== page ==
Assignment Plan Use Cases

Geopointe Assignment Plans allow you to create geographic areas and automatically identify the records that fall within them. In addition to managing and assigning territories to users, this feature offers a multitude of applications and use cases that can help your business. This document examines some of those uses and explains how to configure them.

Assignment plans can help you:
  • Identify which person or group of people (e.g. office, service location) will handle a record.

  • Know which area-specific rules/processes apply to that record. For example, your fee structure may be based on the poverty level of the area or you may need to file different documents based on local laws. Here's a document about Using Assignment Plans as Filters

  • Use area-specific information to enhance your business/organization decisions and processes. Often the information you need to provide your internal teams, customers, or clients is determined by where a record is located. For example, you might want to know about approved local venues, local governmental regulations, local support resources, timezone, demographic data, and more.

Learn the process of setting up an assignment plan in the Assignment Plans document.

In this following document, we'll guide you further in creating assignment plans for common use cases.

You can achieve all of these configurations:

• Single assignment

• Multiple assignments
• Different territories for different functions – e.g. Sales and Service Territories

• Hierarchal territories  –  e.g. Territory Rep and Territory Manager

• Overlapping territories – e.g. Realtors, Case Workers, etc.

• Multiple objects

• Updating other fields or ownership based on Assignment

• Aggregating area-based information

• Integrating with Salesforce’s Territory Management


Single Assignment

This is the most basic implementation of the Geopointe Assignment Plans.  When territories don’t overlap and only one person/group is associated to each record, all you need to do is create a Geopointe Assignment Area lookup field on the object you want to assign.  Step-by-step details on how to do this can be found in our Assignment Plan support docs.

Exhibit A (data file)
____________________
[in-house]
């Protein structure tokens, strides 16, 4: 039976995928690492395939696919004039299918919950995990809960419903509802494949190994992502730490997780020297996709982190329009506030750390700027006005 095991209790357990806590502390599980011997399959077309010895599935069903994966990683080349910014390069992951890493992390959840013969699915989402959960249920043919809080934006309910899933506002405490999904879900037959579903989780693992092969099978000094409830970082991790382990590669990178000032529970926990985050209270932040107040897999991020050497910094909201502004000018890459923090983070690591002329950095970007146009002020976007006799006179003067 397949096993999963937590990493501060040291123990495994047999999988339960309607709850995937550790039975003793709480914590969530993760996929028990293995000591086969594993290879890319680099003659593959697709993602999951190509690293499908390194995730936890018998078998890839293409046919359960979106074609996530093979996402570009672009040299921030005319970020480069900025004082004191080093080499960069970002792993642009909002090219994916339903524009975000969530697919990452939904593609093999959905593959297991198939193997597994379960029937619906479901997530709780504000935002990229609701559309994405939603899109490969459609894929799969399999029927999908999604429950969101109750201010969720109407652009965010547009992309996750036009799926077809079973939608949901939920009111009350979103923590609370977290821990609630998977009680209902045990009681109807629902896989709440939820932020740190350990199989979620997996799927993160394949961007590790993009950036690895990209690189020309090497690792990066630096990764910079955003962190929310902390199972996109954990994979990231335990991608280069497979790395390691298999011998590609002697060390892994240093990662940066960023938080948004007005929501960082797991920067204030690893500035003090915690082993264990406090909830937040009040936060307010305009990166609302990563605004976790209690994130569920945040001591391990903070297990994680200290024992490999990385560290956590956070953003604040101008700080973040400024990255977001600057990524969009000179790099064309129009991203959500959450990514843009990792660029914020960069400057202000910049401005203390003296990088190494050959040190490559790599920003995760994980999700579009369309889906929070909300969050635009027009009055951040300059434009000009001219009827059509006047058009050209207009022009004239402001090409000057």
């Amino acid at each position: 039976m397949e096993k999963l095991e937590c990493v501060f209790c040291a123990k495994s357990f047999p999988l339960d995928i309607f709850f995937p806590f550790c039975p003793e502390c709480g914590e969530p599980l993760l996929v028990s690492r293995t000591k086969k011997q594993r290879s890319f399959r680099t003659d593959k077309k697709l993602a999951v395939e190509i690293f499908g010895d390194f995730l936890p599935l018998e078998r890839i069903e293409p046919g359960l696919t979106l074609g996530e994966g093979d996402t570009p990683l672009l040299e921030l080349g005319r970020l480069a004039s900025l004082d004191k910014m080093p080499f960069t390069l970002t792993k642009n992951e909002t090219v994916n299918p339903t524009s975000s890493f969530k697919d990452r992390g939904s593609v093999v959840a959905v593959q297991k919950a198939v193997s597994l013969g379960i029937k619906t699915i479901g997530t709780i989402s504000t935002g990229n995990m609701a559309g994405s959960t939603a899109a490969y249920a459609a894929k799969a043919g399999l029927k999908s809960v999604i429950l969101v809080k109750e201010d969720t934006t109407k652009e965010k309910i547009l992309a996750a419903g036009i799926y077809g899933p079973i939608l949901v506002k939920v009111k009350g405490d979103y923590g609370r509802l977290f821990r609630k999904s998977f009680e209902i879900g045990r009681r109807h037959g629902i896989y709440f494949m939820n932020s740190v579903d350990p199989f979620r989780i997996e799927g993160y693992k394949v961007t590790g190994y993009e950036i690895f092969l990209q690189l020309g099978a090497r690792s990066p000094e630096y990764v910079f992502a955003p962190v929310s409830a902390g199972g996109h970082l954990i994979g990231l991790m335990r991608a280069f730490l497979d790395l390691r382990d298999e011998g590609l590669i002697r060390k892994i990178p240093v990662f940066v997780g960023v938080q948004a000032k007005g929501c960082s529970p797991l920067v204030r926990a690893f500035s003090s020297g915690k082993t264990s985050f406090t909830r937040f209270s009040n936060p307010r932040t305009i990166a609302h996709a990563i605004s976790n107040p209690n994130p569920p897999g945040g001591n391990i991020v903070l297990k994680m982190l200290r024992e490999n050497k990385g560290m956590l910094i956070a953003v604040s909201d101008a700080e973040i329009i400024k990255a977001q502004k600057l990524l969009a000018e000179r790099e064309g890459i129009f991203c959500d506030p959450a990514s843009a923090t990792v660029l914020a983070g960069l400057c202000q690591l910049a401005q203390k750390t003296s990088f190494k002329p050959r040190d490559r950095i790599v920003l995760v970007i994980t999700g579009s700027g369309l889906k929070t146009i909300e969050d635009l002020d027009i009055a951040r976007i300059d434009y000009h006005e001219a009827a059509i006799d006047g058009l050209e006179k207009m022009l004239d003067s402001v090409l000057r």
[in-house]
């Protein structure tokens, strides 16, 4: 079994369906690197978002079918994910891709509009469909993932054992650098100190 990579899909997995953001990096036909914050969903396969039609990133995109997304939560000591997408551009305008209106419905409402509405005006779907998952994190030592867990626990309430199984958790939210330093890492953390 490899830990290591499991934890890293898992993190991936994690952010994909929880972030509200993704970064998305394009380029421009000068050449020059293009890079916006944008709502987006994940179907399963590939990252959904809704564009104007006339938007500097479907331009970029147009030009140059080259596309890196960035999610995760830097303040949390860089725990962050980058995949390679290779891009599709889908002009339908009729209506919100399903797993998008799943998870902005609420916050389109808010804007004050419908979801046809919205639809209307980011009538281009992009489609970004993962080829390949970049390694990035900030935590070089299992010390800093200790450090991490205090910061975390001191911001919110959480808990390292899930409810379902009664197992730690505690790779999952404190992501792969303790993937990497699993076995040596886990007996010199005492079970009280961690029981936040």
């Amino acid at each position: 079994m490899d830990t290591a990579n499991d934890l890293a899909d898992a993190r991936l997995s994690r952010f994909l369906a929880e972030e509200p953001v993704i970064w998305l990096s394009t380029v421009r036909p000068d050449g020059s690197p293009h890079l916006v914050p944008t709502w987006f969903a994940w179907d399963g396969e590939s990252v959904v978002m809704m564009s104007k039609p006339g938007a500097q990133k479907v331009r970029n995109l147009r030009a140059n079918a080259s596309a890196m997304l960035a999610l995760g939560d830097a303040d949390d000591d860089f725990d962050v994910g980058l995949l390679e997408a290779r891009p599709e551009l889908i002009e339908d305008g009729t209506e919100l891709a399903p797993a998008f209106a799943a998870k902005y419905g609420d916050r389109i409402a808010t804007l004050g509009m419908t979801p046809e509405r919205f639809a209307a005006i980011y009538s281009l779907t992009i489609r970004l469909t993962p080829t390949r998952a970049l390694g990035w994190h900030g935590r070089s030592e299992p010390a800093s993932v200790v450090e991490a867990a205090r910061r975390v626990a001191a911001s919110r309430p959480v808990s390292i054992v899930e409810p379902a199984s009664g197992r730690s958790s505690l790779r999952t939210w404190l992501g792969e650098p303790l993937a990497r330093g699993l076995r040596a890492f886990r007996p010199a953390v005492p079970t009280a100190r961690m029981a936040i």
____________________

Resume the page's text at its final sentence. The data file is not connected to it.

Multiple Assignments

Different territories for different functions

Sometimes you may define geographic regions differently for different purposes.  For example, perhaps your Sales reps cover smaller areas than your Service reps, and you want to know both the sales and service areas of your accounts (or whatever object you want assigned).



There are two ways you can handle this situation. Most of the time, you will only have a couple of territory types, like in the above example, and having multiple assignment lookup fields is the way to go. For the above example, you would:

  1. Add two Geopointe Assignment Area lookup fields to your map object, e.g. Sales Territory and Service Territory.

  2. Create two Assignment Plans, e.g. Sales Plan and Service Plan.


  3. Define Areas for each plan.

Alternatively, if you have many types of areas (e.g. On-site Service, Remote Service, Part A Distribution, Part B Distribution, Small Account Sales, Mid Account Sales, Large Account Sales), you may want to use a Custom Assignment Object instead of adding individual lookup fields for each type of area.

Hierarchical territories

There are many different ways to implement hierarchical territories, and the best way to implement them depends on your business needs.  Some possible approaches are as follows:

  1. Use multiple Assignment Plans. This process is like the one detailed the “Different territories for different functions" section above. The smaller territories (shown above left) could represent Territory Rep regions.  The larger territories (shown above right) could represent Territory Manager regions.

  2. Use formula fields. Let’s say you have Service Managers that are each responsible for contacts within a county.  Groups of four counties are managed by Regional Coordinators.  You could have one Assignment Plan and two fields on the Contact: